The Dover Harbor, a 100-year-old Pullman car still in service, resides in a Howard County industrial park when not in operation. (Courtesy of Washington, D.C. Chapter NRHS — Photo by David Scavone)

There is exactly one heavyweight Pullman railroad car still operating in its original configuration on the main lines of America, and it calls Howard County home.

Now 100 years old, the Dover Harbor was constructed by the Pullman Company of Chicago in July 1923, and is owned by the Washington DC Chapter of the National Railway Historical Society. Since 1990, it has resided on a leased siding in a Jessup industrial park when not in operation.

“DCNRHS purchased the car in 1979 with the explicit goal of putting it back in service to allow passengers to experience what first-class rail travel was like in its heyday of the 1930s,” said Jim Lilly, a Howard County resident, and the Dover Harbor’s chief mechanic.

Every year, between 300 and 400 passengers do just that, either on scheduled excursions or privately chartered trips. The car features porter and meal service, lounge and dinette seating for 24, a shower stall, and six two-bed sleeping berths, each with its own toilet and sink.

Everything on the car is historically accurate, down to the authentic fixtures and reproduced porters’ uniforms, china, blankets, carpets, window blinds, and bed security straps. The Dover Harbor even retains its original coal-fired kitchen stove, ice box, and copper-lined cigar humidor. Its exterior paint matches the 1930s Pullman green, and bears authentic lettering.

“We get a lot of rail buffs as passengers, along with people just looking for something different,” Lilly said.

Time capsule

Scarlett Wirt served as chef when the Dover Harbor left Washington’s Union Station on May 19 for a day trip to Roanoke, preparing brunch and supper for guests.

“I enjoy the challenge of turning out restaurant-quality meals for a large number of passengers in a very small kitchen,” Wirt said, adding that meals are also true to the era.

“Our chefs collect cookbooks, menus and recipes from all the historic cars and railroads,” she said. “Each railroad was known for certain dishes that corresponded to the produce and goods that were available on their routes. We like to look back and find menus appropriate to the time and translate them to modern tastes.”

Wirt said the Dover Harbor serves as a time capsule of the early Art Deco design period in America, which differs greatly from the previous Victorian era that was heavy on dark woodwork.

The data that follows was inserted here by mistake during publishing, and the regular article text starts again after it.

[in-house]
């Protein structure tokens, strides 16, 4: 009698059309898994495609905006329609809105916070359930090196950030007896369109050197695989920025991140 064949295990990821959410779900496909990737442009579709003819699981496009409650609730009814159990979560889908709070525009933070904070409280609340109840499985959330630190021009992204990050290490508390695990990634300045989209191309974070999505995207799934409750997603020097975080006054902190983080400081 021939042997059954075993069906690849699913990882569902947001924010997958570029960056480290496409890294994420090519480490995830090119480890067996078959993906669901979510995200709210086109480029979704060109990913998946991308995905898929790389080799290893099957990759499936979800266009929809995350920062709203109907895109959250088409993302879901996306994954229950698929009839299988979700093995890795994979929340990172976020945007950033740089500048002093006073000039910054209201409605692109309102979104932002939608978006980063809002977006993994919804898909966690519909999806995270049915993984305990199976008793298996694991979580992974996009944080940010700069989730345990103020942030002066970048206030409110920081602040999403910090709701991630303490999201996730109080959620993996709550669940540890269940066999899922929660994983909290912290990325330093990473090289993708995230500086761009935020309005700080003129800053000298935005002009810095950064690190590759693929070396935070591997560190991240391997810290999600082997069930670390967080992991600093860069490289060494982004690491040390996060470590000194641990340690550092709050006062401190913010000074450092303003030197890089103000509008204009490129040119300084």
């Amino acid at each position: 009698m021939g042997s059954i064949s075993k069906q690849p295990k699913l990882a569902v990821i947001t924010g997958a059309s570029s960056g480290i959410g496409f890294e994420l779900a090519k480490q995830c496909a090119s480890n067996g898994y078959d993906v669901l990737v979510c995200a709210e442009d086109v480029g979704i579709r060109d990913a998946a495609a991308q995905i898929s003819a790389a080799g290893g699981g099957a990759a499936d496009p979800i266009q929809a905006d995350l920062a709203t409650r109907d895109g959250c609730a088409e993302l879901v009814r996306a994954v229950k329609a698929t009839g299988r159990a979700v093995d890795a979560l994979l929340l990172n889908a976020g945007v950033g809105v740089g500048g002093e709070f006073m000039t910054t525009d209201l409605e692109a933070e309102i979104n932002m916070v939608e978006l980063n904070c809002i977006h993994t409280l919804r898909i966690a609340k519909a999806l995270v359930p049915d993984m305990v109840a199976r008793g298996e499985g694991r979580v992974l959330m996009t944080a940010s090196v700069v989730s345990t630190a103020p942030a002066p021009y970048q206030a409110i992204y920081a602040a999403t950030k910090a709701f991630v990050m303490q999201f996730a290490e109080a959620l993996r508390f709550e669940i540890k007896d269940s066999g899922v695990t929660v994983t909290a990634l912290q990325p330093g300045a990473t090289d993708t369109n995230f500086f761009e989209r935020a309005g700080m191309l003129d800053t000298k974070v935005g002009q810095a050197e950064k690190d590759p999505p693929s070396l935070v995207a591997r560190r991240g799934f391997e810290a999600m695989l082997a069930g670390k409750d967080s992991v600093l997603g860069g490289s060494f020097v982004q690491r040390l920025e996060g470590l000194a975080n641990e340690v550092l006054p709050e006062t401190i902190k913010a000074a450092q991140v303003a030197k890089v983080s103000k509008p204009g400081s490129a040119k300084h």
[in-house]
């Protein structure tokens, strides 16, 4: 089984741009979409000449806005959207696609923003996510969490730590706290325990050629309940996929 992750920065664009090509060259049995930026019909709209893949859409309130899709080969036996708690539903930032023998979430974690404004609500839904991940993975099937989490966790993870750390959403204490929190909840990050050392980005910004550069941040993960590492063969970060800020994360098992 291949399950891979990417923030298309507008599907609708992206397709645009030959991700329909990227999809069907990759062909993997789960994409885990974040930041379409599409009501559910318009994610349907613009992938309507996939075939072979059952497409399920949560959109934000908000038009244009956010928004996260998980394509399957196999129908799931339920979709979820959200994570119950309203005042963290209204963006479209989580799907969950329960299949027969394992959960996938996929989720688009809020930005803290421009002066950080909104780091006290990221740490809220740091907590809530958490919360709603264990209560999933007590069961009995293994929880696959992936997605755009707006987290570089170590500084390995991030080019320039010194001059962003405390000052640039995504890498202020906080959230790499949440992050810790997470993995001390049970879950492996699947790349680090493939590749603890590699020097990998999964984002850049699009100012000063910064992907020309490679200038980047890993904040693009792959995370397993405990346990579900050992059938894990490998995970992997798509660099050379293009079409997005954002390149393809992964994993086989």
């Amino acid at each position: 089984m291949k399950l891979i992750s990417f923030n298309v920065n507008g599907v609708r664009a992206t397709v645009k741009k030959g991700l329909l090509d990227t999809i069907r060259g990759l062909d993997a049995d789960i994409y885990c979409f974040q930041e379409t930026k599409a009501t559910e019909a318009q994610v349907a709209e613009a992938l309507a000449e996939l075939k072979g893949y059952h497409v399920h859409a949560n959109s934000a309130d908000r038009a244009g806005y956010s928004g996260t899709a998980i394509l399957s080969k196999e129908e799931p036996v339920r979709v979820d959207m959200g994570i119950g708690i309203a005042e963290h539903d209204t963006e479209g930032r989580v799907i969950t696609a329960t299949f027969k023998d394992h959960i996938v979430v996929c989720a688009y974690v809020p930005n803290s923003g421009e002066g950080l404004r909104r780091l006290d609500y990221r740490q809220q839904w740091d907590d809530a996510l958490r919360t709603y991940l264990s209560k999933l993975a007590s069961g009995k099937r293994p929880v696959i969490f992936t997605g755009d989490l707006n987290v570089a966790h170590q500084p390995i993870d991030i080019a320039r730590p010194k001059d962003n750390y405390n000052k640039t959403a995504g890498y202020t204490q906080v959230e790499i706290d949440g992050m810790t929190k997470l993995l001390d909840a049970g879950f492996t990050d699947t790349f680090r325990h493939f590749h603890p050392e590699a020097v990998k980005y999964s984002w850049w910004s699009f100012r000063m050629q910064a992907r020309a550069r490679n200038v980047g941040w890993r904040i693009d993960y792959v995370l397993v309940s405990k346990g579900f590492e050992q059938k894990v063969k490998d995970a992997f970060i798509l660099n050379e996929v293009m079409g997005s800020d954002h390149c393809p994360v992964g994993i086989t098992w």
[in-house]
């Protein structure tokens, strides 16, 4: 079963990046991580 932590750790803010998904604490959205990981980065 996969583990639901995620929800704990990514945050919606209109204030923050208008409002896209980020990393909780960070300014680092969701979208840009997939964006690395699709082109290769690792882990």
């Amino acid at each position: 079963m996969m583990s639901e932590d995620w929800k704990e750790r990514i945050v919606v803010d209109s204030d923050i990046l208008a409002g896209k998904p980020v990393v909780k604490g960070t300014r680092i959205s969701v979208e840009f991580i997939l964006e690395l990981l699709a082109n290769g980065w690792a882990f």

“You enter a space that has a clear-story top with Steuben glass sconces all the way around,” she said. “It’s very streamlined and clean and bright. I love to watch people walk in for the first time, their mouths just drop.”

Reconfigured luxury

A view of the Dover Harbor’s lounge, which comfortably seats 24. (Courtesy of Washington, D.C. Chapter NRHS — Photo by Dennis Dame)

The Dover Harbor first entered service with the Pennsylvania Railroad as a combination baggage, barber shop and library car named the Maple Shade. It was among nine cars reconfigured as the Dover series by Pullman in 1934, an upgraded series that featured air conditioning. 

About 30 DCNRHS volunteers serve as onboard staff and help keep the Dover Harbor mechanically sound and up to 1934 specs, which requires a lot of research and close inspection of the builders photos of a sister car built in the same year.

Lilly began volunteering in 1990, starting as an apprentice laborer before moving through the positions of apprentice porter, porter, and mechanic before becoming chief mechanic.

Scheduled public trips run from March through Thanksgiving, he said, typically visiting historic railroading sites and festivals or traveling along historic routes to popular destinations.

On May 28, the Dover Harbor made a special journey to be featured on display at Pullman Railroad Days in Chicago, where she was built.

“For our charter service we can go anywhere on the Amtrak system in the continental United States and to Montreal, coupled to the end of an Amtrak train,” Lilly said. Prices for charter service vary depending on the number of guests and distance traveled.

Revenue from excursion ticket sales and charters covers above-the-rail operations costs and some of the maintenance costs, he said, although major capital projects like running gear overhauls and last year’s air conditioning system replacement require private donations.

“We’ve received a few private grants over the years for specific projects, but we’ve never taken any public grant money,” Lilly said.

Continuing legacy

Jim Lilly displays a piece of Pullman china reproduced for the Dover Harbor. (TBM / George Berkheimer)

All told, Pullman built about 10,000 heavyweight revenue cars.

“There are still a lot out there, but you can only see them in a museum, or they’ve been heavily modified,” Lilly said. “This is the only one still running unrestricted in its original configuration.”

When they’re not working, Wirt said the crew members find themselves just as caught up as the passengers in the excitement of it all.

Often, Lilly added, passengers think it’s something crew members do for a living.

“We do it because we love it,” he said. “I saw a car like this at the Railroad Museum of Pennsylvania in Strasburg when I was 17 and could only imagine what it would have been like to travel the main lines in it. This is the actual experience.”

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  1. Really excellent article that captures the significance and magic of the Dover Harbor!

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